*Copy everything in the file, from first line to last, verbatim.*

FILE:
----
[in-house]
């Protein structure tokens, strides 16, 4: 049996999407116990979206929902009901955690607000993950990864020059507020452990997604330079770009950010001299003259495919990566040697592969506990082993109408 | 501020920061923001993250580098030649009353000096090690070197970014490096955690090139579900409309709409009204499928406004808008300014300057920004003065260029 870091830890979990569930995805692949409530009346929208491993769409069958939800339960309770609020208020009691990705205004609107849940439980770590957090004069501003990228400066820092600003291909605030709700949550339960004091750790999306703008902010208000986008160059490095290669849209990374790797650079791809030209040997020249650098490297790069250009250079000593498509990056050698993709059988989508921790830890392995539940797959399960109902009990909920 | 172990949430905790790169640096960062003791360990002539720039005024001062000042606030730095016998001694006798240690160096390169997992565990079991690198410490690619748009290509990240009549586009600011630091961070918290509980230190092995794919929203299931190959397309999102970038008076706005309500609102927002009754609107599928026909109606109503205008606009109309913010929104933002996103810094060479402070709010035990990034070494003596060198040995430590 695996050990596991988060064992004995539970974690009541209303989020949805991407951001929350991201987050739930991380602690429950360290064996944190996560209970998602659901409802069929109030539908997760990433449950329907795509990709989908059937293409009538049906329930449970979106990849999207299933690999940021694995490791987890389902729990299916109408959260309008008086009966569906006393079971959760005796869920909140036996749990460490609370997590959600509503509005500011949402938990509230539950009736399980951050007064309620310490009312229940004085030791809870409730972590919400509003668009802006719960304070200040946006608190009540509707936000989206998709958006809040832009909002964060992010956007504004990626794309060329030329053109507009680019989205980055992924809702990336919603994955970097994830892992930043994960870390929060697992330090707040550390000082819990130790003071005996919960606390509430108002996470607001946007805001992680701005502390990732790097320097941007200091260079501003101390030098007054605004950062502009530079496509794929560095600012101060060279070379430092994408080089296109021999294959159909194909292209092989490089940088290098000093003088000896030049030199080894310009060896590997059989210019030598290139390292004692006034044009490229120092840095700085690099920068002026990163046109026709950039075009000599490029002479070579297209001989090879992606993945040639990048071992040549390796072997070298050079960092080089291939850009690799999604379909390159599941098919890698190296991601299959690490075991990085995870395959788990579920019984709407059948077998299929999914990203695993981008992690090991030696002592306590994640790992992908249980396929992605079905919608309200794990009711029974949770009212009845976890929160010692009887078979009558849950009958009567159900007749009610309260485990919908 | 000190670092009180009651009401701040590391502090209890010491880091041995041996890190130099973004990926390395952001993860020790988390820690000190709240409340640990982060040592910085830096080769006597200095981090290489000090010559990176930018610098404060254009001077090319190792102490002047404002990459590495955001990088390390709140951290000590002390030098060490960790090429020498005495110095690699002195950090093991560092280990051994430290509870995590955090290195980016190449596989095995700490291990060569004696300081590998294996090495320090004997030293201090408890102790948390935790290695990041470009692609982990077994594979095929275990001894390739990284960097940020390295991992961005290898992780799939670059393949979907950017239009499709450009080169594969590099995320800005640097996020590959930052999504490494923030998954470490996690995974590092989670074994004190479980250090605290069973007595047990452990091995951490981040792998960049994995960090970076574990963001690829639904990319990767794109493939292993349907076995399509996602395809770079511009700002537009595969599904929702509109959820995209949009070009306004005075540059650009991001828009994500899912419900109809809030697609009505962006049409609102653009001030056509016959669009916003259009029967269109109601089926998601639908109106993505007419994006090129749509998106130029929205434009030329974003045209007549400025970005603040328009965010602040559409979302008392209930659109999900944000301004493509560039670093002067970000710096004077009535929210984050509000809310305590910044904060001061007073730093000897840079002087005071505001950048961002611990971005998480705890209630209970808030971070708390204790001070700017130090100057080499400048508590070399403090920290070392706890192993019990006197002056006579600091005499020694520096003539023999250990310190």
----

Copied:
[in-house]
């Protein structure tokens, strides 16, 4: 049996999407116990979206929902009901955690607000993950990864020059507020452990997604330079770009950010001299003259495919990566040697592969506990082993109408 | 501020920061923001993250580098030649009353000096090690070197970014490096955690090139579900409309709409009204499928406004808008300014300057920004003065260029 870091830890979990569930995805692949409530009346929208491993769409069958939800339960309770609020208020009691990705205004609107849940439980770590957090004069501003990228400066820092600003291909605030709700949550339960004091750790999306703008902010208000986008160059490095290669849209990374790797650079791809030209040997020249650098490297790069250009250079000593498509990056050698993709059988989508921790830890392995539940797959399960109902009990909920 | 172990949430905790790169640096960062003791360990002539720039005024001062000042606030730095016998001694006798240690160096390169997992565990079991690198410490690619748009290509990240009549586009600011630091961070918290509980230190092995794919929203299931190959397309999102970038008076706005309500609102927002009754609107599928026909109606109503205008606009109309913010929104933002996103810094060479402070709010035990990034070494003596060198040995430590 695996050990596991988060064992004995539970974690009541209303989020949805991407951001929350991201987050739930991380602690429950360290064996944190996560209970998602659901409802069929109030539908997760990433449950329907795509990709989908059937293409009538049906329930449970979106990849999207299933690999940021694995490791987890389902729990299916109408959260309008008086009966569906006393079971959760005796869920909140036996749990460490609370997590959600509503509005500011949402938990509230539950009736399980951050007064309620310490009312229940004085030791809870409730972590919400509003668009802006719960304070200040946006608190009540509707936000989206998709958006809040832009909002964060992010956007504004990626794309060329030329053109507009680019989205980055992924809702990336919603994955970097994830892992930043994960870390929060697992330090707040550390000082819990130790003071005996919960606390509430108002996470607001946007805001992680701005502390990732790097320097941007200091260079501003101390030098007054605004950062502009530079496509794929560095600012101060060279070379430092994408080089296109021999294959159909194909292209092989490089940088290098000093003088000896030049030199080894310009060896590997059989210019030598290139390292004692006034044009490229120092840095700085690099920068002026990163046109026709950039075009000599490029002479070579297209001989090879992606993945040639990048071992040549390796072997070298050079960092080089291939850009690799999604379909390159599941098919890698190296991601299959690490075991990085995870395959788990579920019984709407059948077998299929999914990203695993981008992690090991030696002592306590994640790992992908249980396929992605079905919608309200794990009711029974949770009212009845976890929160010692009887078979009558849950009958009567159900007749009610309260485990919908 | 000190670092009180009651009401701040590391502090209890010491880091041995041996890190130099973004990926390395952001993860020790988390820690000190709240409340640990982060040592910085830096080769006597200095981090290489000090010559990176930018610098404060254009001077090319190792102490002047404002990459590495955001990088390390709140951290000590002390030098060490960790090429020498005495110095690699002195950090093991560092280990051994430290509870995590955090290195980016190449596989095995700490291990060569004696300081590998294996090495320090004997030293201090408890102790948390935790290695990041470009692609982990077994594979095929275990001894390739990284960097940020390295991992961005290898992780799939670059393949979907950017239009499709450009080169594969590099995320800005640097996020590959930052999504490494923030998954470490996690995974590092989670074994004190479980250090605290069973007595047990452990091995951490981040792998960049994995960090970076574990963001690829639904990319990767794109493939292993349907076995399509996602395809770079511009700002537009595969599904929702509109959820995209949009070009306004005075540059650009991001828009994500899912419900109809809030697609009505962006049409609102653009001030056509016959669009916003259009029967269109109601089926998601639908109106993505007419994006090129749509998106130029929205434009030329974003045209007549400025970005603040328009965010602040559409979302008392209930659109999900944000301004493509560039670093002067970000710096004077009535929210984050509000809310305590910044904060001061007073730093000897840079002087005071505001950048961002611990971005998480705890209630209970808030971070708390204790001070700017130090100057080499400048508590070399403090920290070392706890192993019990006197002056006579600091005499020694520096003539023999250990310190």